An attack on the water treatment facility of a small town in Florida this year continues to shape policymakers’ approach to cybersecurity, with key lawmakers citing the incident while discussing their priorities.
Some members of the congressionally established Cyberspace Solarium Commission—Reps. Mike Gallagher, R-Wis., Jim Langevin, D-R.I. and Samantha Ravich, chair of the Center for Cyber and Technology Innovation at the Foundation for Defense of Democracies—participated Tuesday in Hack the Capitol. The event, created by security researchers and sponsored by cybersecurity companies, was focused on securing the industrial control systems of critical infrastructure.
Asked to do the equivalent of choosing between her children in disclosing what critical infrastructure sector worries her the most, Ravich did not hesitate.
“I’ll give everyone a hint, it’s what I’ve been drinking out of this bottle,” she said. “Water security, you know, terrifies me. A lot of attention goes to the energy sector and that is right, that is important, but frankly, in some respects, especially just as an average citizen, you can live without the lights on for a bit but, but try to live without water for even a few days.”
Ravich argued that an unknown intruder attempting to poison a water treatment plant in Oldsmar, Florida, in February shows that adversaries are aware of the vulnerabilities in the country’s water supply and demonstrated “the ease with which even an inexperienced hacker could alter the performance of automated production chemical balancing systems.”
Ravich and the other commissioners noted that there are elements that are foundational to security across multiple critical infrastructure systems, but both Gallagher and Langevin also found a powerful example of why they matter in the Florida water hack.
“I think it’s an area we’re not paying enough attention to,” Gallagher said. “I come from a district where we’ve had some water issues and it’s really hard to overstate just the chaos that would ensue if you really started messing with people’s water supply, and the lack of confidence that that would produce. It’s really important to my constituents.”
Langevin, who has focused on secure software development and liability, highlighted the water hack in noting that “industrial control systems control physical processes, but their brains are digital circuits that run on software.”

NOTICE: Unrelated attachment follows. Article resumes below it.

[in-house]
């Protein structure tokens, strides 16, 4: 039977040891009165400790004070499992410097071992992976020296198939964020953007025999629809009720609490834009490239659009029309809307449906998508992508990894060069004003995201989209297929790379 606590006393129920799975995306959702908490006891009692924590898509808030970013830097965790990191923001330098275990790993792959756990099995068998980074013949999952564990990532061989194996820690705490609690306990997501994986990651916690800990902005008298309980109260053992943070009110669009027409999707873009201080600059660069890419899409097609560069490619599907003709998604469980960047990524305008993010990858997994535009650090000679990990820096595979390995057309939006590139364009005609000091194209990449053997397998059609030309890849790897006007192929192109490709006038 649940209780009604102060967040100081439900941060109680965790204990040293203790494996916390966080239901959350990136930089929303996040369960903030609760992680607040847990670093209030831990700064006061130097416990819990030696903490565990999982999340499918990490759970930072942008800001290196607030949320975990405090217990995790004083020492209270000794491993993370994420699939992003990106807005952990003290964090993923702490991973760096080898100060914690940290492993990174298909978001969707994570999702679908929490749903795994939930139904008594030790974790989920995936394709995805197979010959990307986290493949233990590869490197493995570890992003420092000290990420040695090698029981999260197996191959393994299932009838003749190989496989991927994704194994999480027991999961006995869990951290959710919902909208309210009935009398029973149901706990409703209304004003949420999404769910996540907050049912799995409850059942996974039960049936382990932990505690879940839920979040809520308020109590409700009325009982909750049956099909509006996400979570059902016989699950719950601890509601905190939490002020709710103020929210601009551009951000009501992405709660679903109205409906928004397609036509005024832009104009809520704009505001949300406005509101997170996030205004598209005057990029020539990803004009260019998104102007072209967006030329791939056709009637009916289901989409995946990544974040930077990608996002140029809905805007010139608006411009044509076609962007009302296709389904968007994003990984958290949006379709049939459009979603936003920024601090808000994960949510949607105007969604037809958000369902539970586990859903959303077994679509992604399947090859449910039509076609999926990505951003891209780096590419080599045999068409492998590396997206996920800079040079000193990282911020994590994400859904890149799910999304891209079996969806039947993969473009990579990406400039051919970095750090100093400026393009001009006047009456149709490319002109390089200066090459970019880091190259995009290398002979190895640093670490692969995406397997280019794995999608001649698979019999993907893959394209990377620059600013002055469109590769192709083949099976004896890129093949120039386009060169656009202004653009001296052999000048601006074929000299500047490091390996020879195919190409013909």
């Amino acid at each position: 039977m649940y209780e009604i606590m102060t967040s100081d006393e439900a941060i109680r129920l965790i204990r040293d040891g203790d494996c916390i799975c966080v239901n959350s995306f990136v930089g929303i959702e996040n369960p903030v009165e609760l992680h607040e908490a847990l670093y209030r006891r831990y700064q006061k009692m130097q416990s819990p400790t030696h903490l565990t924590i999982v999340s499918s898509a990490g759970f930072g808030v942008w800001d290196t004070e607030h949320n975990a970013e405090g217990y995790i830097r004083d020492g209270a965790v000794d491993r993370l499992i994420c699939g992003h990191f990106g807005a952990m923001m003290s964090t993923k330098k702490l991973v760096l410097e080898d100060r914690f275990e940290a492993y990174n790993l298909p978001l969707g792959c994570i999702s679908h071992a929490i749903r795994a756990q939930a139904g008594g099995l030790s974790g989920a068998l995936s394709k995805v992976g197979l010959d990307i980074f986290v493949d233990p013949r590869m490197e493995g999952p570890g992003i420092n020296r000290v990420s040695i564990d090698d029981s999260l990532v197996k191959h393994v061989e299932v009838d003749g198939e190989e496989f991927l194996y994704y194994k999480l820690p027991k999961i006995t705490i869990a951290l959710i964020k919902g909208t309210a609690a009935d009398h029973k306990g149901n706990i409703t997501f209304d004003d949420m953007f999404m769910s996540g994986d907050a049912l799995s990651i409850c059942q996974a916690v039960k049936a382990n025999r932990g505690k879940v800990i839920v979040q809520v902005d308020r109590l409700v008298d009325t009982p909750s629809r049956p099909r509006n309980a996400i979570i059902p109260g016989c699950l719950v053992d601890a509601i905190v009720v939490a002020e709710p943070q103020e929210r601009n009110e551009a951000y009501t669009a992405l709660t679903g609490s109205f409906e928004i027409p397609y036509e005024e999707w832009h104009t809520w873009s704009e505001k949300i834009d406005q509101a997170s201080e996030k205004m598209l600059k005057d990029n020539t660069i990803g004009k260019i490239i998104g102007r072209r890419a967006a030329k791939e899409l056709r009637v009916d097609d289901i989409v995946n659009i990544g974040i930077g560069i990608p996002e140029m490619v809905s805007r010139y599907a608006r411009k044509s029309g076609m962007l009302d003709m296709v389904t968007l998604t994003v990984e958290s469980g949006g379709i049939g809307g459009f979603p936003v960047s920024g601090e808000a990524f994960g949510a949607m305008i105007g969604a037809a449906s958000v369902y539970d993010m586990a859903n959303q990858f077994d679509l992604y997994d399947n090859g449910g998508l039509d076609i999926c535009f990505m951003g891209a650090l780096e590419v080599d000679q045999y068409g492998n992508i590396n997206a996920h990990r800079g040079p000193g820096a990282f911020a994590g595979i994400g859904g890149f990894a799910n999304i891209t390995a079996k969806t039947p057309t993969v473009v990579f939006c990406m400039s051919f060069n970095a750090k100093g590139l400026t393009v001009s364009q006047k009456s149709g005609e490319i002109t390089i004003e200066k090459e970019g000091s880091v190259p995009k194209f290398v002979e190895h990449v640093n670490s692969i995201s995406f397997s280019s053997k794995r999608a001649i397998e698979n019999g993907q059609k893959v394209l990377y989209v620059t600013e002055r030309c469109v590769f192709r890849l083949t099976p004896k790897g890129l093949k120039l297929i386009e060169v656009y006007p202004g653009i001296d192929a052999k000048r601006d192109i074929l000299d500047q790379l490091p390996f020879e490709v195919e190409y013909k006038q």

Deputy National Security Advisor for Cyber and Emerging Technology Anne Neuberger also used a forum on industrial control systems and the context of the water supply hack to tease an executive order—anticipated any day now— that is expected to include new software procurement standards.
But congressional action arguably has more staying power, Gallagher said. He said he and Langevin are working on getting the group’s next three recommendations into the upcoming National Defense Authorization Act. Those measures, he said, will be aimed at having the executive branch create three critical technology centers for testing and evaluating common elements of the supply chain; having the Department of Homeland Security designate “systemically important critical infrastructure” entities that would enjoy a degree of liability protection and access to intelligence in exchange for the security certification and incident reporting obligations; and requiring the executive branch to designate a non-governmental, non-profit organization to be funded as the National Cybersecurity Certification and Labeling Authority and manage a voluntary program for ICS devices.
Langevin’s position on the House Armed Services Committee was instrumental in turning some of the commission’s recommendations into law, Gallagher said. He predicted that the representatives and senators who served on the commission will spend time overseeing the administration’s implementation of laws like ones establishing the office of the National Cyber Director and granting new authorities to the Cybersecurity and Infrastructure Security Agency.
“I think a lot of our work is going to be just basic oversight and review the past successes to see where we hit the mark and where we may have missed it a little bit,” he said.
The other big thing the lawmakers will be focused on is swaying appropriators.
“We recommend an increase of at least $400 million for the FY22 appropriation to respond to these changing requirements,” Langevin and Gallagher wrote in an April 22 letter to the chair and ranking member of the House Appropriations Committee regarding CISA’s responsibilities.